going full pledge
A few programs probably don’t need pledge. One might argue if you have exploitable bugs in id, you have more serious problems than that. However, the effort to throw pledge into everything proves that the concept can work. It doesn’t just work for the first five programs tested, then it turns out nobody wants to expend the effort getting the next five fixed. If you can get to a hundred, I’m more confident the next hundred probably won’t be so bad either. At the very least, it gives us a nice number to brag about that’s bigger than the other guy.
In other cases, pledge may seem redundant, but if you’re lucky, it won’t be. One can imagine using ksh to write some simple cgi scripts. One can also imagine some strange overflow (shellshock?) in ksh. We can’t really restrict the shell too much. It obviously has to be able to fork and exec other programs, and create and modify files. But at the very least, we can disable the network system calls. Assuming cgi is a limited chroot, an exploited ksh will be able to execute a limited selection of programs, but it can’t open sockets to map the network from the inside.
Other programs also like to fork and exec in scenarios that may more accurately be called misfeatures. When patch gets an ed style diff, it applies it by literally running ed. Of course, ed supports shell escapes via ! commands, so a diff may potentially run arbitrary programs. patch tries to prevent this by looking for such sequences, but if it gets confused... you get errata 5.7.13. Adding pledge to patch spurred a redesign in which patch emulates the necessary ed commands, without executing anything. If pledge had come a year sooner, it wouldn’t just have prevented exploitation of the bug, it would have prevented the bug from even existing in the first place.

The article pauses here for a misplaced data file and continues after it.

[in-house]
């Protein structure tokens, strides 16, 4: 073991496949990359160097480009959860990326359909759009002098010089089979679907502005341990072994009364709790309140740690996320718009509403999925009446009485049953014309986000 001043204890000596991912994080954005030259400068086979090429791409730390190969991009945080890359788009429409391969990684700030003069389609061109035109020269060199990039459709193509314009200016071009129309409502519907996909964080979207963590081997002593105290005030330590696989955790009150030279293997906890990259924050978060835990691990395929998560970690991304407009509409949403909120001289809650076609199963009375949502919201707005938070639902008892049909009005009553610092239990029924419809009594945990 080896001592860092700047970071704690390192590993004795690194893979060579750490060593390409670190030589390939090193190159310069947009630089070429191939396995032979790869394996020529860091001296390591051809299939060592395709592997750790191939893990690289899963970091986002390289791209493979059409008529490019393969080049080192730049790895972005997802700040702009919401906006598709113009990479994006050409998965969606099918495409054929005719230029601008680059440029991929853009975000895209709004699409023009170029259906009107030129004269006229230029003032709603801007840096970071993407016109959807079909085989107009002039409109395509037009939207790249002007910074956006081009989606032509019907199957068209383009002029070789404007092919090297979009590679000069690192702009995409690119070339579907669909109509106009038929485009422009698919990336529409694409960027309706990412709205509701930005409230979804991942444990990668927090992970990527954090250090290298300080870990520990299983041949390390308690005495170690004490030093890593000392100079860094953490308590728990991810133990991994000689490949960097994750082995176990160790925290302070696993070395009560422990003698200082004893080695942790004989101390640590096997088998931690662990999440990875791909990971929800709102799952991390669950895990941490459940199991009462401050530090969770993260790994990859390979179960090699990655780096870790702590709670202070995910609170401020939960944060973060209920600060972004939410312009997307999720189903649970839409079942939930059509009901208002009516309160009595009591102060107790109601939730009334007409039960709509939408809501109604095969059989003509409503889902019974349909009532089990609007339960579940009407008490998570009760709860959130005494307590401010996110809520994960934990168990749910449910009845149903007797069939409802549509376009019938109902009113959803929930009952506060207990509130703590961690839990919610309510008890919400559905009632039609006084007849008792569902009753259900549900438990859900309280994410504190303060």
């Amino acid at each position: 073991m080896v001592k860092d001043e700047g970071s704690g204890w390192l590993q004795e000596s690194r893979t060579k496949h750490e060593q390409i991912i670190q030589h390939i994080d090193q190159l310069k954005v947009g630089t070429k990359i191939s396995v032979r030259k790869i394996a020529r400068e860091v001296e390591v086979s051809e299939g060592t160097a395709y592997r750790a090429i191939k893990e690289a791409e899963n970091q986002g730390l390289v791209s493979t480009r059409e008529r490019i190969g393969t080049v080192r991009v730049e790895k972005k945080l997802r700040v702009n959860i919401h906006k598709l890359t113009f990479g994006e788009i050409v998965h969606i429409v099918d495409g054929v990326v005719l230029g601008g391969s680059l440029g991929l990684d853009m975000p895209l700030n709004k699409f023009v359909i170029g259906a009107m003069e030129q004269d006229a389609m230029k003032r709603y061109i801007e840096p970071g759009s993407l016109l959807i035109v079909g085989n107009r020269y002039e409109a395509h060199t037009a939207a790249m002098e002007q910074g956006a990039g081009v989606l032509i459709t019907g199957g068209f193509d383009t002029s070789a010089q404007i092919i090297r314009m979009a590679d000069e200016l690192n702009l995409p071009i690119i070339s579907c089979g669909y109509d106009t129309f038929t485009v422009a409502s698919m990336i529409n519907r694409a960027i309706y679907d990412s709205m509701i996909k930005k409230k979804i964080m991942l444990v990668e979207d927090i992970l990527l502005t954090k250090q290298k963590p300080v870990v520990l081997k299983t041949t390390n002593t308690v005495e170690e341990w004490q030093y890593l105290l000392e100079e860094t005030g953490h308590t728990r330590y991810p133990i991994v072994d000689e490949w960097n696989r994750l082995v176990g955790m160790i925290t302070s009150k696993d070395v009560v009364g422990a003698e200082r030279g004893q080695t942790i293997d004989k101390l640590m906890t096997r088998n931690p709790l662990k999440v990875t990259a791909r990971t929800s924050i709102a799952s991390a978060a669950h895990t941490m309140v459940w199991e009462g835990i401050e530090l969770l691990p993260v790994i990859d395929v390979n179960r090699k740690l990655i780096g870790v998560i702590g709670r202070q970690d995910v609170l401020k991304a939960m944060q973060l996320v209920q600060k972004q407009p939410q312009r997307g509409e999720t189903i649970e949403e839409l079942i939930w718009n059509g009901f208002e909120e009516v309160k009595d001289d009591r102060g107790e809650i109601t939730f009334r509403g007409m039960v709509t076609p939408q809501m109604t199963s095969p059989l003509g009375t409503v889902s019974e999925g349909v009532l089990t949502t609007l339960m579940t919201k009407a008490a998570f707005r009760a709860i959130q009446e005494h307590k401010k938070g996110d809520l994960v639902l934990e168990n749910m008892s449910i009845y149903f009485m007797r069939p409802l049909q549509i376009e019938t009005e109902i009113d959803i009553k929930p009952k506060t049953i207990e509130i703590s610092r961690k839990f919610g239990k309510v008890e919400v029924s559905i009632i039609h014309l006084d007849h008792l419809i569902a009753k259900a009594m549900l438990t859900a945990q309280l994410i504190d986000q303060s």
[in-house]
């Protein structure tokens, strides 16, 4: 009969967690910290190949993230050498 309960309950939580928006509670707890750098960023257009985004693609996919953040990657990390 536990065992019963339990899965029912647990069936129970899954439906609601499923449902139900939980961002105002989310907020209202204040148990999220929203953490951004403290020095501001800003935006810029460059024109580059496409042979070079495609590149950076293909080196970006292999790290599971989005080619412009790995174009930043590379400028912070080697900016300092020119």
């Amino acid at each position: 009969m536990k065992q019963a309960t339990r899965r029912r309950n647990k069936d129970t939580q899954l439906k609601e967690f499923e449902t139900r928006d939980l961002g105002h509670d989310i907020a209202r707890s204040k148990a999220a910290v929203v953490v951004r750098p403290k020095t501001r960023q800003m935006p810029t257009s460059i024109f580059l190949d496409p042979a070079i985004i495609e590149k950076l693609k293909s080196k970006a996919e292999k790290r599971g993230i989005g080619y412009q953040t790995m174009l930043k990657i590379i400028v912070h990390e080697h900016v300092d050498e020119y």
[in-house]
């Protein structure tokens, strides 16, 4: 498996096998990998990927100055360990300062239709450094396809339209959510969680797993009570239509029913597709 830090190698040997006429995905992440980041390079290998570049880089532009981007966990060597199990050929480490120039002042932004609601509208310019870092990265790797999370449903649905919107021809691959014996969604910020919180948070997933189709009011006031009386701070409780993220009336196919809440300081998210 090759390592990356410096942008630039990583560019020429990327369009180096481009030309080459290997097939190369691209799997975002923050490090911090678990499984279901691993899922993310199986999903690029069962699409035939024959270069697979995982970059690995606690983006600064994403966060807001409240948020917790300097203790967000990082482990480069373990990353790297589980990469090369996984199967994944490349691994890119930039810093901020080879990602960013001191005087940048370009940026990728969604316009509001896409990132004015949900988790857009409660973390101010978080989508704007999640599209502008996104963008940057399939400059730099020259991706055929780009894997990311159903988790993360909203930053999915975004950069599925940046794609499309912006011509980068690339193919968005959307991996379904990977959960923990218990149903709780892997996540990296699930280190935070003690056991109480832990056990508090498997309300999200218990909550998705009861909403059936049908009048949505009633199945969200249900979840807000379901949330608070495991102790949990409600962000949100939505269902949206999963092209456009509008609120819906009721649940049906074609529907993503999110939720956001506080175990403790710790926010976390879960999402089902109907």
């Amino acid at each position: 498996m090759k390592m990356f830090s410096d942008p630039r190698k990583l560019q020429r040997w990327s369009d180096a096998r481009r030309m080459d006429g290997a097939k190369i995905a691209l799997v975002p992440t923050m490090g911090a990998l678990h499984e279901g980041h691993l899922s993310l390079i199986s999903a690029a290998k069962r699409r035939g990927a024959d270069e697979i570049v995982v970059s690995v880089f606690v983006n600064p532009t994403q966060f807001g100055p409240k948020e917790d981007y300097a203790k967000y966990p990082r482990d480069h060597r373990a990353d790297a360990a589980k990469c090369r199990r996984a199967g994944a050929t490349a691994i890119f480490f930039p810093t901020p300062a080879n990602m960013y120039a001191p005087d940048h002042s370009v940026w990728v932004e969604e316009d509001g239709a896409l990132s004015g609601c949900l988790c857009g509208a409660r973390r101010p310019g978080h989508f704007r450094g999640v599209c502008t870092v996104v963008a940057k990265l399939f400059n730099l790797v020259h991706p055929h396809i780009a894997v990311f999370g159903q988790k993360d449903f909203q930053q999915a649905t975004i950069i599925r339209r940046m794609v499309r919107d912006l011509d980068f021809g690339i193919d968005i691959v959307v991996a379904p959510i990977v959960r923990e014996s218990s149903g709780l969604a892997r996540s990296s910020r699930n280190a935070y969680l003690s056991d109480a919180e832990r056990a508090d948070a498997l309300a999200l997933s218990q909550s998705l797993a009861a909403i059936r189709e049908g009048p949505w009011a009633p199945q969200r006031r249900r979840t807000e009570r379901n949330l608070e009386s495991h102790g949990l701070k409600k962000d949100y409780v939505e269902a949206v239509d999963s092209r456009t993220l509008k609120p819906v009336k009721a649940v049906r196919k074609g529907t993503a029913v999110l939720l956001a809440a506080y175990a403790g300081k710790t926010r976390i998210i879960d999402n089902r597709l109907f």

Adding pledge to iked helped turn up a simple bug, now fixed. The chrooted child would try to print out its configuration, but attempted to access /etc/protocols in doing so. That would fail, non fatally, and instead it would just print a number instead of a protocol name. Nevertheless, when the child started crashing because pledge denied permission to open any file, the bug was noticed, the printing code moved into another process, and now it prints the name as originally desired.
Some programs want to call
revoke, which is like a heavyweight close function. You can close all instances of an open file, in all processes. The original use case is for init to allow secure recycling of terminals by forcing it closed before handing off to a new user. Somewhere along the line, it was expanded to allow any file type, not just TTYs. When determining what the kernel policy should be regarding revoke, this decision was reviewed. Maybe it’s not necessary to permit revoking arbitrary file types? Nope.
Not to say any of these situations couldn’t have been detected with other security policy frameworks. But if there was a systrace policy for patch, the reigning philosophy at the time was to let the program do whatever it normally did (run ed). Probably wouldn’t have saved anybody. I can’t find an AppArmor policy for patch. I’m not sure about other systems. It doesn’t seem like a high priority target, but it nevertheless benefits from added security, even if only to review its internal design.